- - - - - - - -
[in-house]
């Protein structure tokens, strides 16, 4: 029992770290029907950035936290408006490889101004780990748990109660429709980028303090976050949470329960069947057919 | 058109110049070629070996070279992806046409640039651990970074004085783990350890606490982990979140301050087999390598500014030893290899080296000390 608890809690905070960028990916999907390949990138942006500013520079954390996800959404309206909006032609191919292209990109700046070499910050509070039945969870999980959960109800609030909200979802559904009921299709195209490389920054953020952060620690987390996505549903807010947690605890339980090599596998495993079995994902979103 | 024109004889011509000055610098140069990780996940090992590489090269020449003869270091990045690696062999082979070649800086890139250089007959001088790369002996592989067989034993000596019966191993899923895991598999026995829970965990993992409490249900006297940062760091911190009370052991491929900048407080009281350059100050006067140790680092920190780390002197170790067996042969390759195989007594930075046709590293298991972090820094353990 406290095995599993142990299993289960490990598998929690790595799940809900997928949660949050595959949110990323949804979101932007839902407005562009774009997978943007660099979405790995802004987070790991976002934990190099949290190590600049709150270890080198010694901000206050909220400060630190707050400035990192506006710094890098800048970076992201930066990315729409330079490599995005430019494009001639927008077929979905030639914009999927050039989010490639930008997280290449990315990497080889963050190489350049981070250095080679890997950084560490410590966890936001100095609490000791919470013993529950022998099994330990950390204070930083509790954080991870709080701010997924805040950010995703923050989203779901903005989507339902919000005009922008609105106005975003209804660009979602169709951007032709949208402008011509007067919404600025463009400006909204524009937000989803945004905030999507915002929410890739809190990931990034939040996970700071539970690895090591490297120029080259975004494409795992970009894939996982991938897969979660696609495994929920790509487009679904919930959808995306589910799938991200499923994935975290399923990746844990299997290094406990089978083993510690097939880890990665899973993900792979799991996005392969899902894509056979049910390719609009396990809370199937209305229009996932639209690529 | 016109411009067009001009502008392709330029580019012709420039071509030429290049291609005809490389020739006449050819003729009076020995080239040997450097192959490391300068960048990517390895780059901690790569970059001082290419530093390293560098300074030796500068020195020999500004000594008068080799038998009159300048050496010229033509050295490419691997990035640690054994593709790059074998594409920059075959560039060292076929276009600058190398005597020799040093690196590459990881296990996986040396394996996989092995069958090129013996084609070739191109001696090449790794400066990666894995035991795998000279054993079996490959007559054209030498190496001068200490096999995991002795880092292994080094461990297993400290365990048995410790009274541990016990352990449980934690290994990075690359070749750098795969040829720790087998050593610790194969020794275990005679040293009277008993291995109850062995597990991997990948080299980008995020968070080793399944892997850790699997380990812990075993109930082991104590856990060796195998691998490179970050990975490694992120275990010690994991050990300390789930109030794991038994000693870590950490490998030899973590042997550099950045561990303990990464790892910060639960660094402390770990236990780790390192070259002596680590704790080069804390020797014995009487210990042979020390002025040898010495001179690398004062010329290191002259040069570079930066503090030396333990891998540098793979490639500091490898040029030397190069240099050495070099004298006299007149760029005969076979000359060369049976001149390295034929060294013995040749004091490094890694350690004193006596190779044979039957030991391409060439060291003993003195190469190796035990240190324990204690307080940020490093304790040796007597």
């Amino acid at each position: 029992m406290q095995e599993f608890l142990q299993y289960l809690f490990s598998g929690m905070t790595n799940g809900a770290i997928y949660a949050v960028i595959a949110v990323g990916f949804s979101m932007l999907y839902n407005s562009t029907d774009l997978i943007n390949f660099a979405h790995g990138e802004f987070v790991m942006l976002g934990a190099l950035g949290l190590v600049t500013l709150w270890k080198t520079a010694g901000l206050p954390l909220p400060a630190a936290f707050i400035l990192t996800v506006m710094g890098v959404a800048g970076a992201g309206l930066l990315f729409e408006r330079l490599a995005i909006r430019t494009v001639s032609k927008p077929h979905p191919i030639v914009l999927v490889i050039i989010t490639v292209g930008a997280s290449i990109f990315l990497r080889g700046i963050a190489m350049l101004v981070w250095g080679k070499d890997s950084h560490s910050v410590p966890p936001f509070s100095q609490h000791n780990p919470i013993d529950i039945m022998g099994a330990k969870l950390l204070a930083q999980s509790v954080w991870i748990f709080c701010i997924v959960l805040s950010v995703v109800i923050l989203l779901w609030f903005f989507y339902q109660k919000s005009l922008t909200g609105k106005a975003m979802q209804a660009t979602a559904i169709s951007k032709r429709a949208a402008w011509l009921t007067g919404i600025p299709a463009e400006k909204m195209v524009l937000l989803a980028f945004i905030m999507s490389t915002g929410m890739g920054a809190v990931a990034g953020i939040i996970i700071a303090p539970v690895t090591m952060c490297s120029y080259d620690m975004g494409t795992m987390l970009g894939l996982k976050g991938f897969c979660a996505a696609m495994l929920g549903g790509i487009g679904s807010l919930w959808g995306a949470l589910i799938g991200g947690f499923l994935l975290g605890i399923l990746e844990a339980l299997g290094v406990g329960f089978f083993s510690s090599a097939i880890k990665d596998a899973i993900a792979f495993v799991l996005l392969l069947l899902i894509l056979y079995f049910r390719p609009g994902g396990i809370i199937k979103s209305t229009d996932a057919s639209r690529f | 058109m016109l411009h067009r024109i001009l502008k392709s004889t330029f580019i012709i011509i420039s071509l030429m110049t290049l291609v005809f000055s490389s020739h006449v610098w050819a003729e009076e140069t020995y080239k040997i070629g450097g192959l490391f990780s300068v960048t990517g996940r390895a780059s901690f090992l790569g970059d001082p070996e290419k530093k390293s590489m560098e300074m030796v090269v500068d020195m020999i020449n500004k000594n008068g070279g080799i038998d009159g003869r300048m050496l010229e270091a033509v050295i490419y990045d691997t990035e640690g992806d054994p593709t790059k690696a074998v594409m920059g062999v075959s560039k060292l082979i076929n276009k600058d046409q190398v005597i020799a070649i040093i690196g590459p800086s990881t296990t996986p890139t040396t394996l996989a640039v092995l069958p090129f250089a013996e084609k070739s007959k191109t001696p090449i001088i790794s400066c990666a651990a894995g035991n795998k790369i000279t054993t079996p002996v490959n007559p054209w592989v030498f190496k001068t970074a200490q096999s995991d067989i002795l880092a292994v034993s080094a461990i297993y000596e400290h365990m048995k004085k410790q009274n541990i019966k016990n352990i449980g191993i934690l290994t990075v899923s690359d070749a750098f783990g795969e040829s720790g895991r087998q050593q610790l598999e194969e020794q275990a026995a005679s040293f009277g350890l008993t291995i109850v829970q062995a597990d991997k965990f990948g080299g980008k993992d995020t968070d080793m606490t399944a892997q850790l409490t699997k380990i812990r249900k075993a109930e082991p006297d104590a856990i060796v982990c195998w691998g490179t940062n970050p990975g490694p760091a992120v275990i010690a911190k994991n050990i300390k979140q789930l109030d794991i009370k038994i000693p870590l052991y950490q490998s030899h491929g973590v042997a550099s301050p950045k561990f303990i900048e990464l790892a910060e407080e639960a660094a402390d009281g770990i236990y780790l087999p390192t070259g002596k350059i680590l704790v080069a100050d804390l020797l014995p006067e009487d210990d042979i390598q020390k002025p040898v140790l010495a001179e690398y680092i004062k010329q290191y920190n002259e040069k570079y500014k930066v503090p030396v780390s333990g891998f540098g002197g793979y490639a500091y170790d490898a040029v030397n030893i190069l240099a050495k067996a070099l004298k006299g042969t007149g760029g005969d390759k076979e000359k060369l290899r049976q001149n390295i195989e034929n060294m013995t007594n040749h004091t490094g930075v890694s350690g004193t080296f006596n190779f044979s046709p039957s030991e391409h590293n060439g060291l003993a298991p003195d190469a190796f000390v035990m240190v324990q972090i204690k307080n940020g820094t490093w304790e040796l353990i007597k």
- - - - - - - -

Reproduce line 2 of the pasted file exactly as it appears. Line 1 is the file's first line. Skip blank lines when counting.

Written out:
């Protein structure tokens, strides 16, 4: 029992770290029907950035936290408006490889101004780990748990109660429709980028303090976050949470329960069947057919 | 058109110049070629070996070279992806046409640039651990970074004085783990350890606490982990979140301050087999390598500014030893290899080296000390 608890809690905070960028990916999907390949990138942006500013520079954390996800959404309206909006032609191919292209990109700046070499910050509070039945969870999980959960109800609030909200979802559904009921299709195209490389920054953020952060620690987390996505549903807010947690605890339980090599596998495993079995994902979103 | 024109004889011509000055610098140069990780996940090992590489090269020449003869270091990045690696062999082979070649800086890139250089007959001088790369002996592989067989034993000596019966191993899923895991598999026995829970965990993992409490249900006297940062760091911190009370052991491929900048407080009281350059100050006067140790680092920190780390002197170790067996042969390759195989007594930075046709590293298991972090820094353990 406290095995599993142990299993289960490990598998929690790595799940809900997928949660949050595959949110990323949804979101932007839902407005562009774009997978943007660099979405790995802004987070790991976002934990190099949290190590600049709150270890080198010694901000206050909220400060630190707050400035990192506006710094890098800048970076992201930066990315729409330079490599995005430019494009001639927008077929979905030639914009999927050039989010490639930008997280290449990315990497080889963050190489350049981070250095080679890997950084560490410590966890936001100095609490000791919470013993529950022998099994330990950390204070930083509790954080991870709080701010997924805040950010995703923050989203779901903005989507339902919000005009922008609105106005975003209804660009979602169709951007032709949208402008011509007067919404600025463009400006909204524009937000989803945004905030999507915002929410890739809190990931990034939040996970700071539970690895090591490297120029080259975004494409795992970009894939996982991938897969979660696609495994929920790509487009679904919930959808995306589910799938991200499923994935975290399923990746844990299997290094406990089978083993510690097939880890990665899973993900792979799991996005392969899902894509056979049910390719609009396990809370199937209305229009996932639209690529 | 016109411009067009001009502008392709330029580019012709420039071509030429290049291609005809490389020739006449050819003729009076020995080239040997450097192959490391300068960048990517390895780059901690790569970059001082290419530093390293560098300074030796500068020195020999500004000594008068080799038998009159300048050496010229033509050295490419691997990035640690054994593709790059074998594409920059075959560039060292076929276009600058190398005597020799040093690196590459990881296990996986040396394996996989092995069958090129013996084609070739191109001696090449790794400066990666894995035991795998000279054993079996490959007559054209030498190496001068200490096999995991002795880092292994080094461990297993400290365990048995410790009274541990016990352990449980934690290994990075690359070749750098795969040829720790087998050593610790194969020794275990005679040293009277008993291995109850062995597990991997990948080299980008995020968070080793399944892997850790699997380990812990075993109930082991104590856990060796195998691998490179970050990975490694992120275990010690994991050990300390789930109030794991038994000693870590950490490998030899973590042997550099950045561990303990990464790892910060639960660094402390770990236990780790390192070259002596680590704790080069804390020797014995009487210990042979020390002025040898010495001179690398004062010329290191002259040069570079930066503090030396333990891998540098793979490639500091490898040029030397190069240099050495070099004298006299007149760029005969076979000359060369049976001149390295034929060294013995040749004091490094890694350690004193006596190779044979039957030991391409060439060291003993003195190469190796035990240190324990204690307080940020490093304790040796007597």